Notes from the Everglades: An AIRIE report

Arts / Article

By Brenna Dixon, AIRIE

I grew up a born-and-raised Floridian, knowing that if it was raining in the front yard, probably my brother and I could play in the back where it would be sunny. I watched half-eaten possums float by in the canal I fished with a childhood friend, was mesmerized by the seemingly endless saw grass that stretched beyond our car windows, and claimed the purple gallinule as my favorite bird when I was seven.

In college I kayaked the Hillsborough River while alligators slid around me. I drove an old boyfriend out to Lettuce Lake Park and pointed out roseate spoonbills and limpkins and wizened wood storks. Once, my friend found a baby python on campus and kept it until it died of some mysterious snake-baby illness. After I graduated and moved away, some freshman boys got caught keeping an alligator under their bunked dorm room beds. To this day I tell people, “I come from a place where nature has teeth.”

This is the Florida I write about in Iowa, where grad school took me and teaching keeps me. This is the Florida I am proud to come from. It is the Florida I love. I came into my residency here at the park wanting to sink myself into the Glades I grew up alongside, to get to know the ecosystem I’ve always known around the edges more intimately. I wanted to understand it from the inside, up close, but I wanted also to see the ecosystem as a cohesive whole, to understand it the way I do from an airplane window: ocean, suburban sprawl, saw grass—gradient and huge, subject to invasions of men, sugar cane, and all kinds of biota.


I think about the idea of invasion often. The question of it infuses itself into my fiction. I wonder about ecological invasions. I wonder about invasions of the body—cancers, illnesses, microscopic things that crawl through veins. Invasion is defined as an unwelcome intrusion, an incursion of great numbers. But I’m constantly left wondering about the point at which an invader becomes a normalized part of a system. When do we stop fighting and embrace the invader, or at least learn to live with it? What, ecologically, is our responsibility as human beings?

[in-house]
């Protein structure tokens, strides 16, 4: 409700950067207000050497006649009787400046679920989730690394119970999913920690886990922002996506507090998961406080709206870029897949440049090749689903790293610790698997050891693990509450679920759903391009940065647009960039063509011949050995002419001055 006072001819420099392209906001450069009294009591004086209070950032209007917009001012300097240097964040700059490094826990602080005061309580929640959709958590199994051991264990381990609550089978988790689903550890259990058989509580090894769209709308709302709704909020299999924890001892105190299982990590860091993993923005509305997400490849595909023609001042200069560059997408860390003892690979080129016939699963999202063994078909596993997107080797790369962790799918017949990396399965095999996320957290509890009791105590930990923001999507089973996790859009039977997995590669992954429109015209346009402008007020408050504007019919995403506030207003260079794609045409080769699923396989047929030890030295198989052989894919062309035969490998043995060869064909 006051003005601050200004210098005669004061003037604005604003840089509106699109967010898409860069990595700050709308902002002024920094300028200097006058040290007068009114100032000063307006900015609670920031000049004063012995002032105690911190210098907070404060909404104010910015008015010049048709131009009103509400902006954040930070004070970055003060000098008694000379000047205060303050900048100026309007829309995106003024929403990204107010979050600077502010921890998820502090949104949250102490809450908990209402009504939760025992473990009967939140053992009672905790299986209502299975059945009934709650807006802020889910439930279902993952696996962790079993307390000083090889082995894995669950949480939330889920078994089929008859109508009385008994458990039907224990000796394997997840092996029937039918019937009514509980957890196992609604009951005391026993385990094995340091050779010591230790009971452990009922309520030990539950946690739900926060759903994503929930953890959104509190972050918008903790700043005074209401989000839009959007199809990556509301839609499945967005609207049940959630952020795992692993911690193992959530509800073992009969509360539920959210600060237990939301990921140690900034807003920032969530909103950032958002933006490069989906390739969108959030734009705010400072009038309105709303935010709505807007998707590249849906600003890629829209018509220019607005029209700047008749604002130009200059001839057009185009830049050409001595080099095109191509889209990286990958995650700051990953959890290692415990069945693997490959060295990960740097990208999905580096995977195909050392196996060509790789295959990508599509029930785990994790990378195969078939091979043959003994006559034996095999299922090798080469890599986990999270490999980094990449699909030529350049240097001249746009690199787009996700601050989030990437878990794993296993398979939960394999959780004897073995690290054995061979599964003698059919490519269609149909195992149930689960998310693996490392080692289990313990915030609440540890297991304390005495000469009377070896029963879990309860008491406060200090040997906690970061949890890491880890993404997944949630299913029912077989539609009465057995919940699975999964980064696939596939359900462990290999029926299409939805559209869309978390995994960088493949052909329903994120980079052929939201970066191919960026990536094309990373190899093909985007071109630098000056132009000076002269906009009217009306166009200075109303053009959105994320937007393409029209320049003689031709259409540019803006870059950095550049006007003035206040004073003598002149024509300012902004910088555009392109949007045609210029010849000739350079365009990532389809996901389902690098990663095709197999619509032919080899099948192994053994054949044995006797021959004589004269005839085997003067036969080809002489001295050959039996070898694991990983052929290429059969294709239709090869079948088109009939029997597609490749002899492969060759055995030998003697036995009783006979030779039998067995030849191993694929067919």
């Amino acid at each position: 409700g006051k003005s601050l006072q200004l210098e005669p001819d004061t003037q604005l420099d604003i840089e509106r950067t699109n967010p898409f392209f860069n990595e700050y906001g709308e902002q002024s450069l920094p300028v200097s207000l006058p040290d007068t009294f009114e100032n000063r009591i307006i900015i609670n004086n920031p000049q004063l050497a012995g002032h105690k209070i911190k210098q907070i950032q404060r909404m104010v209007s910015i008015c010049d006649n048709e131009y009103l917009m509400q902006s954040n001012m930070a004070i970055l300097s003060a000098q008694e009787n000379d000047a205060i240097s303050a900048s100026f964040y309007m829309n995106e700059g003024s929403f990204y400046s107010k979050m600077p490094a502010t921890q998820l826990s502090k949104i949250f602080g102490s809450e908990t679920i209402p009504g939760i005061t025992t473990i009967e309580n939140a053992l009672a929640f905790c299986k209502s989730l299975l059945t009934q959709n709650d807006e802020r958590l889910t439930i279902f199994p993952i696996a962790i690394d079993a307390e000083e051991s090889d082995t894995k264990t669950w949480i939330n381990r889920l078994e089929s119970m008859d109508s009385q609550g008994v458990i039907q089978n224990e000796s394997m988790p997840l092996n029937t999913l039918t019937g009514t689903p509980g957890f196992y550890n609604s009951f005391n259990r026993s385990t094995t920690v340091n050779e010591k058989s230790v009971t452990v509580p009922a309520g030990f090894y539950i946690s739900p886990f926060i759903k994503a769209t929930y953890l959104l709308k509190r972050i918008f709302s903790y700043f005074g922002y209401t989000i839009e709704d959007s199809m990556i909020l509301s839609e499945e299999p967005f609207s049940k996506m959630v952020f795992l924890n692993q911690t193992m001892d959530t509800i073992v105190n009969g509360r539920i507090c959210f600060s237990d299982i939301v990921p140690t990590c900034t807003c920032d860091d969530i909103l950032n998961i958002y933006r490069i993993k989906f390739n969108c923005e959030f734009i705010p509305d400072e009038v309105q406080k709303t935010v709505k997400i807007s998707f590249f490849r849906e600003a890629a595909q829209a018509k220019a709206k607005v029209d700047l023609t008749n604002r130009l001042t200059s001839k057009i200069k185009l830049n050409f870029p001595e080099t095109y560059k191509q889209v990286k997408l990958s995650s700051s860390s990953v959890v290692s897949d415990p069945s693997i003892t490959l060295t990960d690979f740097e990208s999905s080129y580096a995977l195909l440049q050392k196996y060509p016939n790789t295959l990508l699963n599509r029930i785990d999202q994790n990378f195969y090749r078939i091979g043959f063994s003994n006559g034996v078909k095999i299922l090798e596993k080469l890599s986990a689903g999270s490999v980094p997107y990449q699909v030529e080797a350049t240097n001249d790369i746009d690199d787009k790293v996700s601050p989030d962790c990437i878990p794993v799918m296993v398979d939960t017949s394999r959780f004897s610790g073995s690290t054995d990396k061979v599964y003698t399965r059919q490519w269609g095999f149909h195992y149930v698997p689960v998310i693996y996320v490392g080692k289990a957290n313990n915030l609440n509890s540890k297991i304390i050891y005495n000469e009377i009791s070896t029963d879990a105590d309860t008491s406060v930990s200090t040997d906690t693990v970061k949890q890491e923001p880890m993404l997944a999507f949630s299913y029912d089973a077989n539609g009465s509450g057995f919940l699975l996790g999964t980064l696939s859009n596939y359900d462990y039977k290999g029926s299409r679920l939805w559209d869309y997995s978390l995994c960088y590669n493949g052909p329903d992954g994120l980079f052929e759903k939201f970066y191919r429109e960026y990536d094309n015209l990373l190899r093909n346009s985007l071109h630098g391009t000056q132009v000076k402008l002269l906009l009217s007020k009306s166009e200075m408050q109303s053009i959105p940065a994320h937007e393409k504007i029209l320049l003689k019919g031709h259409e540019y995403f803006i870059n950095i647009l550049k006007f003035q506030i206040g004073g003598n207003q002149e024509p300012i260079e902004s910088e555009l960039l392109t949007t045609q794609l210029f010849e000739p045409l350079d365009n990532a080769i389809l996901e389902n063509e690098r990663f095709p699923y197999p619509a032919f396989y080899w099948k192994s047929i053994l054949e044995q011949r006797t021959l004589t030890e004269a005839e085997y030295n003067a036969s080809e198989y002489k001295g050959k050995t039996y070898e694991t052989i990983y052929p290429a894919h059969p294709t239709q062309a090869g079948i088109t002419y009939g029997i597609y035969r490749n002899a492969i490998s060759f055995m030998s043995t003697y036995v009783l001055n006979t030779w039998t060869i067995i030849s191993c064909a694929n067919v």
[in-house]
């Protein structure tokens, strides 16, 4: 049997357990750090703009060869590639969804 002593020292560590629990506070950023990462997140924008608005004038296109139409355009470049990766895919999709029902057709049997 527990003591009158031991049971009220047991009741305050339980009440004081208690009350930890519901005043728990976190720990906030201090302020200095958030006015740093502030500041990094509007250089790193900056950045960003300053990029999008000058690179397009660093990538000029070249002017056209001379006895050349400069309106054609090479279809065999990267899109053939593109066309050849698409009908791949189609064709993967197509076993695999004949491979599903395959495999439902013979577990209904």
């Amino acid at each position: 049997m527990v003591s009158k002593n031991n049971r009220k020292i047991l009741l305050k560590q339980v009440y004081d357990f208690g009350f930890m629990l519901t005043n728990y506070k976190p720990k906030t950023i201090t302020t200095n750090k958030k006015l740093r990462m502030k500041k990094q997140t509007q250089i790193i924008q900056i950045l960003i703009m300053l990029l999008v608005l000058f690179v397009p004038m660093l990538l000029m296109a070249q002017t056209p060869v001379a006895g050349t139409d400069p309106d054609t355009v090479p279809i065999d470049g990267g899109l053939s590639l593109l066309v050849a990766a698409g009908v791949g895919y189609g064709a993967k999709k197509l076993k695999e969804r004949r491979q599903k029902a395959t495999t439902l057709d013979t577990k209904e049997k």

On my second day here I lucked into sitting in on an invasive species briefing where I met Jonathan Taylor, Bryan Falk, and Michelle McEachern, all of whom have been kind enough to share their time with me. Last week, Jonathan walked me through the year-old growth of a restoration area and gamely addressed my tipping-point question, suggesting that as people, aware of our impact, we should be careful with how we move species around. (My apologies to Jonathan if I’ve paraphrased his ideas in a way that misconstrues them.) In a similar conversation with Skip Snow on the Anhinga Trail, Skip said he wondered if and when the python would become a Florida mascot like the alligator. What would the cultural impacts be? Would a high school kid be forced to dance around in a stuffy python costume at pep rallies? Would people come to the Everglades to see the snakes? Already there’s a python next to the gator on the wildlife rehab’s billboard down the road.


During my third week, I watched Bryan Falk necropsy a python brought in by Tom Rahill of the Swamp Apes. Tom names each of the pythons he and his crew of veterans catches. This is a practice I appreciate and admire. The Swamp Apes acknowledge the life of each python even though they aren’t supposed to be here. During this rainy season, I can’t help but liken them to the World Meteorological Organization naming tropical storms. Pythons and hurricanes—each coming into a landscape and changing it.

The next night I hopped in Tom’s car and road-cruised Chekika for live pythons. We shot the roads under a full honey moon and I though about the bendy-straw texture of a python’s trachea. I knew that if we found a python, I would see the reptile itself—its beautiful patterned brown-and-beige—but I’d also think of the mesh of its lungs, red and breathing. I’d think about the flat fat bubbles lining the animal and wonder how much plasma is built up in the lower body. I’d think about it from the inside and the outside, the same way I’ve come to think about the Everglades itself.


In the end, a body defeats an illness, adapts to it, or dies. The Everglades is a body unto itself. Some invasives it will defeat. Some it will adapt to. But this salty-swampy-grassy-woodsy secretive ecosystem seems built upon resilience. It will survive. Of course it will survive. And for my remaining few days here I will walk trails and watch the rain and make note of rising water levels. I will watch a new season begin.


View Brenna’s Everglades photo blog here.